The evolution of Namaste is a fascinating story of two artists transcending cultural boundaries, beginning when Sharma, who first learnt the santoor from his father the legendary santoor maestro Pandit Shiv Kumar Sharma, approached saxophonist Kenny G during the latter musician’s performance in Mumbai a few years ago. Sharma, who has developed a substantial domestic and international following since the late 1990s via more than 50 studio recordings and extensive touring, introduced himself to Kenny by presenting him with a few of his CDs during his visit. Some informal discussions ensued, and an idea quickly took shape to collaborate on a studio recording by emailing music files back and forth from opposite ends of the globe and two very diverse musical perspectives.
The result was Namaste India, released in India in 2011, a collection of seven tracks that were deeply rooted in the traditions of Indian folk and classical music, but were also finely embellished with saxophone solos and accompaniments of an unmistakably Western orientation. As musical and cultural marriages go, it was a thing of beauty.
“It was an experiment to see how the santoor and the saxophone would work together,” says Sharma. “I knew Kenny would add so much to the compositions. But when I listened to the final results, I thought, ‘Wow, this is even better than I expected.’ The way he ended many of the tracks with a few simple notes was such a beautiful complement to the entire composition. He would improvise in a way that was so unexpected, and then find a way to fit it back into a melody that wasn’t typical of the kind of music he has recorded in the past.”
Kenny G, for all of his artistic and commercial success over the past two decades as a composer and an improviser, admits that working his way into Sharma’s tracks was no routine task. “It wasn’t the usual formula of playing the melody, improvising, repeating the melody, and then doing an ending,” he says. “It was more a question of ‘Where do I fit in? What notes do I play that will best serve this piece of music?’ But it was fun. It was an opportunity to just experiment with the sounds and notes and phrases. Little by little, over the course of several months, we put together the first few songs, and we realized, ‘Hey, I think we have something going here…’”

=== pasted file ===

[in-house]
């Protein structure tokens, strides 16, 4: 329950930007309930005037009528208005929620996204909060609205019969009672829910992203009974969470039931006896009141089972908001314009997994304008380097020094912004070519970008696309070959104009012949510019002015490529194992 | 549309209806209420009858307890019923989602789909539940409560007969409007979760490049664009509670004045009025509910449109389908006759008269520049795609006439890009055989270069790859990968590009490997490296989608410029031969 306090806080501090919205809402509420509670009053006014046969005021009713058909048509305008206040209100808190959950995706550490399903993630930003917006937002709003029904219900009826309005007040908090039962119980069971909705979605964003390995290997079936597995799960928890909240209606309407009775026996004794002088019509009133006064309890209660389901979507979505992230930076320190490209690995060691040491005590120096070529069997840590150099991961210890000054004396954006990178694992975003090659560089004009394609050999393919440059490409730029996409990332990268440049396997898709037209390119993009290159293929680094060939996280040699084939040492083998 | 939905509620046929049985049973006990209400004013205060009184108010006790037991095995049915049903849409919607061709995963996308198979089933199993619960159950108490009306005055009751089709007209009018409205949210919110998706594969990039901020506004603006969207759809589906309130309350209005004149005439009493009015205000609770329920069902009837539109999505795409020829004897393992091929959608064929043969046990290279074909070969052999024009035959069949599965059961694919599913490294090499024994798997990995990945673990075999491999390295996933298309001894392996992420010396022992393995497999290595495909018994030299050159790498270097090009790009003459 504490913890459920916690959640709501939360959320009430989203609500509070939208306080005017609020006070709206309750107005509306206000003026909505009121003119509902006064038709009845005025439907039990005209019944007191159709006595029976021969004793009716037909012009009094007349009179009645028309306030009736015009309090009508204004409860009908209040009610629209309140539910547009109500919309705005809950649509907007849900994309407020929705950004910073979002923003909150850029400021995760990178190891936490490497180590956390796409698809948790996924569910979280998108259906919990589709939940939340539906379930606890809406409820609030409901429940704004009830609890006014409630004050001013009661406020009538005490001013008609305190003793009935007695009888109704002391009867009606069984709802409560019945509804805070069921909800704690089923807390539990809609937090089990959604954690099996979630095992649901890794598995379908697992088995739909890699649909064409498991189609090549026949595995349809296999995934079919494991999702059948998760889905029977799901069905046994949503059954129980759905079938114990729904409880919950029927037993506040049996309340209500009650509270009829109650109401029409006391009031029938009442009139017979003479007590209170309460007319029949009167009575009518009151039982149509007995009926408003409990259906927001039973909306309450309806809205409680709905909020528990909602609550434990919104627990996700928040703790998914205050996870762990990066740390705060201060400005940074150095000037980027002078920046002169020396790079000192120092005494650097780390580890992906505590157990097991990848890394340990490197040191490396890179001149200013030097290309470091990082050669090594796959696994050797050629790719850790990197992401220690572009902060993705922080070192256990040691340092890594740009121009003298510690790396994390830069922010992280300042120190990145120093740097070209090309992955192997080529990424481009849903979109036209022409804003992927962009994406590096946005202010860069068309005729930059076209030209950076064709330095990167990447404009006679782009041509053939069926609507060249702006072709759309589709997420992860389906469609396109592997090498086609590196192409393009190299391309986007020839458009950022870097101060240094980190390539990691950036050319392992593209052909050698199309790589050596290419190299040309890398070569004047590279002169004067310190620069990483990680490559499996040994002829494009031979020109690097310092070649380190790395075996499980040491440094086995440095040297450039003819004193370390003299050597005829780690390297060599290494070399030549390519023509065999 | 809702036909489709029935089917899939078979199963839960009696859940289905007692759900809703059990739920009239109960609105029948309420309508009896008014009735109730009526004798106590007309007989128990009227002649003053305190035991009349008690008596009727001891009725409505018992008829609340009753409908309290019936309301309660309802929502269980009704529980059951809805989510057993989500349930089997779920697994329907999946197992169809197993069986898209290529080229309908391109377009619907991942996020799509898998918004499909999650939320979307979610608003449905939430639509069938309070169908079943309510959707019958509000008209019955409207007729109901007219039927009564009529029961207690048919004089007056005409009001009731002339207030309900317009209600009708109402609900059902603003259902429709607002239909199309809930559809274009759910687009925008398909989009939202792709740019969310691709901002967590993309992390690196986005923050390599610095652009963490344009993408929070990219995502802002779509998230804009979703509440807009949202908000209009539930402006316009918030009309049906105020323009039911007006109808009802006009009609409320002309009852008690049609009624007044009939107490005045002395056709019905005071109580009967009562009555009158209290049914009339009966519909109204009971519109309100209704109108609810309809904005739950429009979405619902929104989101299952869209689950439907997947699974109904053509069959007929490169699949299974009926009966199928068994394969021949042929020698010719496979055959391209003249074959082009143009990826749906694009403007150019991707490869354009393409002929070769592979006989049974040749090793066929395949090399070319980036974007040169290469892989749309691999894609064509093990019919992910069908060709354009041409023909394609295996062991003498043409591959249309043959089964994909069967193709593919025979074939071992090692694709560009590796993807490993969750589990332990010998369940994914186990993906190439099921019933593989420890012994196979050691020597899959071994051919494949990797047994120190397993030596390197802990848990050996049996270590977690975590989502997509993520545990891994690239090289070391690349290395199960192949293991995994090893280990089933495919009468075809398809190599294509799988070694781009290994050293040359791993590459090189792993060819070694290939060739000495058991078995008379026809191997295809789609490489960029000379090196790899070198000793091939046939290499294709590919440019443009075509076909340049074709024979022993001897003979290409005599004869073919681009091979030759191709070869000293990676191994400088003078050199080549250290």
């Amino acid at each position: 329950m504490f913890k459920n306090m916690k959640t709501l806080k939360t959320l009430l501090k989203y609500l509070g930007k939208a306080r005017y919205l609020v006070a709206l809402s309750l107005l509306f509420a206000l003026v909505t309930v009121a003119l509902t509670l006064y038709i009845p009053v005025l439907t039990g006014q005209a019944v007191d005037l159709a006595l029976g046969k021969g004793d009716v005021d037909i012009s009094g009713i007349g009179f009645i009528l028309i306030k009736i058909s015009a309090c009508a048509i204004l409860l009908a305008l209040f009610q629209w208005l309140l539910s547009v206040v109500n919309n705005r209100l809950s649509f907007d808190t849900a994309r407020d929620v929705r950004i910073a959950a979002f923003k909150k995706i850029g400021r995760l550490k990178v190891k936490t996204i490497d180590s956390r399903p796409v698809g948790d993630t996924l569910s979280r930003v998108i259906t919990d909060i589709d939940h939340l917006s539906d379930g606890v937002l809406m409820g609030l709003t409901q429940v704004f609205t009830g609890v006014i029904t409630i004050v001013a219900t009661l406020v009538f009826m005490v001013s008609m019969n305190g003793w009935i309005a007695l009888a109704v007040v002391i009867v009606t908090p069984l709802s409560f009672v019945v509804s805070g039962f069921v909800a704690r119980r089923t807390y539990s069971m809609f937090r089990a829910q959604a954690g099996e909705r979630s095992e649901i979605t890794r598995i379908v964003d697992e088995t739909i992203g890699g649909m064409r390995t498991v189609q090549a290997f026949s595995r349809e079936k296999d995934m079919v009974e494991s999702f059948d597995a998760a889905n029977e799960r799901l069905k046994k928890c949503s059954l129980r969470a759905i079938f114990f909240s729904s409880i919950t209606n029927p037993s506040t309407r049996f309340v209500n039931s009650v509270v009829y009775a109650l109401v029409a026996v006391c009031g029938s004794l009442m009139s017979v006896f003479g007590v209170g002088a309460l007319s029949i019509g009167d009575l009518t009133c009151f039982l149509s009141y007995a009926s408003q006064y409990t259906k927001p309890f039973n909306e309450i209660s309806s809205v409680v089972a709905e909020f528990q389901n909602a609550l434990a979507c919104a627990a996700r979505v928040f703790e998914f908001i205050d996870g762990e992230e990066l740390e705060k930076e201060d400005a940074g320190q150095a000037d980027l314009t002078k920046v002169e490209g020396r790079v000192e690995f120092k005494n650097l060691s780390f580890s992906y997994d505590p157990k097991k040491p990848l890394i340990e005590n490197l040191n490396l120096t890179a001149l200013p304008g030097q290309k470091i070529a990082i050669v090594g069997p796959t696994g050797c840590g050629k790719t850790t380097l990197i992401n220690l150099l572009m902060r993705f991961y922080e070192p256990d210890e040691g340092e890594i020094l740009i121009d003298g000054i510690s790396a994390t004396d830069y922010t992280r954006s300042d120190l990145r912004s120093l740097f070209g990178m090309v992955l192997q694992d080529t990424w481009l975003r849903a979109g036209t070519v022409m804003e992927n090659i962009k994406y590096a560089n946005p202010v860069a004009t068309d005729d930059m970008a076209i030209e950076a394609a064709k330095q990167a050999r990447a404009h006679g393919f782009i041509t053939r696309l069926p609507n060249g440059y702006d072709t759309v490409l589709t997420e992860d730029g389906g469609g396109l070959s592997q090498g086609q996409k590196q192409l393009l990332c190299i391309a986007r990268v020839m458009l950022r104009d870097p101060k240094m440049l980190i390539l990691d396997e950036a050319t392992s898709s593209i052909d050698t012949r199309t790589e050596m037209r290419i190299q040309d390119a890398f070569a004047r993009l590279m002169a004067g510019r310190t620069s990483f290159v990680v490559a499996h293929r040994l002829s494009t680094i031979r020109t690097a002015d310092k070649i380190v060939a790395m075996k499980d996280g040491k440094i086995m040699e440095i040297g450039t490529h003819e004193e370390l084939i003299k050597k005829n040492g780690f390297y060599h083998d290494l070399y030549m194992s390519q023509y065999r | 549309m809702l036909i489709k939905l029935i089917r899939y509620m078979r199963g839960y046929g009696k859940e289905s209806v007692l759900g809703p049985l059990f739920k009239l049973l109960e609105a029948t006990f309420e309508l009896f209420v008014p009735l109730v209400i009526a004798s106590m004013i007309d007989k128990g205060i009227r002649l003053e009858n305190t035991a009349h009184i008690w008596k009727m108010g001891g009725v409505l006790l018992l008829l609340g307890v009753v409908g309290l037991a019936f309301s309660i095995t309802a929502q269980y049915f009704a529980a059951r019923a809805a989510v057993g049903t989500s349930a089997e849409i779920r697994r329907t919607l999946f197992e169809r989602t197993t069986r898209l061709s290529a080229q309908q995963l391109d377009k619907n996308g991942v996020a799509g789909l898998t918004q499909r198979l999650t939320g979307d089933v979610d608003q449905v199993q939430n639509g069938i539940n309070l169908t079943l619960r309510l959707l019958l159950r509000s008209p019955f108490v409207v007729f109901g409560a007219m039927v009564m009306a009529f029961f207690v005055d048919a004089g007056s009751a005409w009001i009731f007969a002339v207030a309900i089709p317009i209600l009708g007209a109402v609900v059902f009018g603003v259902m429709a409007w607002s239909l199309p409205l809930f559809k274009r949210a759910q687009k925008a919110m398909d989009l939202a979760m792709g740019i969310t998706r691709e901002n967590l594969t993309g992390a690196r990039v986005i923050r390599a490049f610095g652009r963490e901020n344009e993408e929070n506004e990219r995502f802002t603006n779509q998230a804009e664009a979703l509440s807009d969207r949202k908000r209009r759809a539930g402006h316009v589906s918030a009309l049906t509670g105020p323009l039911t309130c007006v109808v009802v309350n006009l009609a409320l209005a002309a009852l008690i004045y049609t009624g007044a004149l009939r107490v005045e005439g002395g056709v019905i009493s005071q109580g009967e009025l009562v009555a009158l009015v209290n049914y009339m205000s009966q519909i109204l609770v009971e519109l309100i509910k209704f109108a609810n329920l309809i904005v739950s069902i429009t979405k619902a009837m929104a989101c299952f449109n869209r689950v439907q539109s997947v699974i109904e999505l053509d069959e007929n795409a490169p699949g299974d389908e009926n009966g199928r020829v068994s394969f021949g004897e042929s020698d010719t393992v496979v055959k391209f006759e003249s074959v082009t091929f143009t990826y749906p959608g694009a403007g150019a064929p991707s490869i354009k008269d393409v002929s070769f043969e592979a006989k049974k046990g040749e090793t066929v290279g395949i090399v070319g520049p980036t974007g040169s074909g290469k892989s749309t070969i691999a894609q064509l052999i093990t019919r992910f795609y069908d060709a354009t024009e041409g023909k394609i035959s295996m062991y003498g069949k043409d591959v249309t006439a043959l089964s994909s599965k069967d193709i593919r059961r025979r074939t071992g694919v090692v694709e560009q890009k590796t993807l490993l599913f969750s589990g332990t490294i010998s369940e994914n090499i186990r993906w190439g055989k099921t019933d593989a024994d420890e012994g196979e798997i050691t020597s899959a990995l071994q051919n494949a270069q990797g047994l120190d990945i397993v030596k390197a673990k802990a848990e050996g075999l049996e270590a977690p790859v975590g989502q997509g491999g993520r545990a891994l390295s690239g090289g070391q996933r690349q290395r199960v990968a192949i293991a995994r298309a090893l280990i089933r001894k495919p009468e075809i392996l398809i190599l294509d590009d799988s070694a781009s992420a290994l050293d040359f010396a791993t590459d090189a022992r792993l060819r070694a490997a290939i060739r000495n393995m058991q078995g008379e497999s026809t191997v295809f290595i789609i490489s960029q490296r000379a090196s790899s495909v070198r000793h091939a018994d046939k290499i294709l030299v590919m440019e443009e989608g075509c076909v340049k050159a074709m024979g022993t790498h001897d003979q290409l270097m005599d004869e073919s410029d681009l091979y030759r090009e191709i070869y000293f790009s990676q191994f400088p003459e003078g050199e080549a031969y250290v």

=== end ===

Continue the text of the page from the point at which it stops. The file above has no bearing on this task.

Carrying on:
John Burk, Executive Vice President of A&R at Concord, was immediately taken with the album’s seductive world beat, but wondered whether there might be a way to enhance the overall set with a chill mix to bring the subtle backbeat slightly more to the forefront without losing the music’s inherent mystical essence.
Enter mixer/producer Marc Burrows, also known as Marc JB of the UK dance music group Bimbo Jones, and operating on this project in the alternate guise of Kid Tricky. Burrows reconfigured the entire album with a shade more rhythmic presence, and isolated a couple songs – namely the title track and the otherworldly “Transcendental Consciousness” – for a full remix. “In some ways,” says Burk, “the album is actually a three-way collaboration – mostly between Kenny and Rahul, but with a little bit of additional production from Kid Tricky.”
The set opens with Kid Tricky’s remix of “Namaste,” a track that walks a fine line between a hypnotic Eastern groove and the melodic solo lines and accents crafted by Kenny’s tasteful sax work. The entire track is underscored by a rhythmic beat that carries the song without being overly obtrusive.
In “Brahma Vishnu Shiva,” Sharma sets up the kind of rich foundation that only 100 strings can provide, but the arrangement allows plenty of room for the saxophone to deliver a well-balanced counterpoint to the santoor.
Further in, “Lotus Lovers” opens with a gentle but persistent combination of drumbeat and shimmering keyboards – a configuration that serves as the backdrop to a pleasant and engaging conversation between Sharma and Kenny. Kid Tricky inserts a slightly offbeat rhythm underneath “Valley of Flowers” that forces the listener to engage with the song even before the saxophone and santoor come in.
“Om Shanti” borrows riffs, vocal chants and other elements from two earlier tracks – “Namaste” and “Brahma Vishnu Shiva” – and weaves them into a hybrid piece that is familiar and yet new at the same time.
The album closes with remixed tracks that don’t appear on the original Namaste India, including a stirring version of “Transcendental Consciousness,” as reimagined by Walter A, and a rendition of the tile track remixed by the Soul Seekerz.
Indian music and contemporary jazz saxophone piped through chill mixes may seem like a gamble, but Namaste comes with a significant payoff. “At first it seemed like an odd combination,” admits Burk. “But then we listened to it and we realized that it was two great masters of their respective instruments getting together and doing something very innovative and even very daring. And it’s going to force people to hear Kenny in a way they may not have heard him before. This record provides a fresh glimpse of his versatility that sometimes gets forgotten in the shadow of such major success.”
But regardless of his own range and versatility, Kenny knows that there’s always more to be learned by taking chances and reaching across cultures. “I think the most important thing to come out of this project is the idea that two musicians from very different backgrounds with two very different instruments can find common ground and really make something innovative and interesting in the process,” he says. “We each just spoke our own languages to each other, and in the process we developed a language of our own. In the end, we figured out how to make something very intriguing and beautiful.
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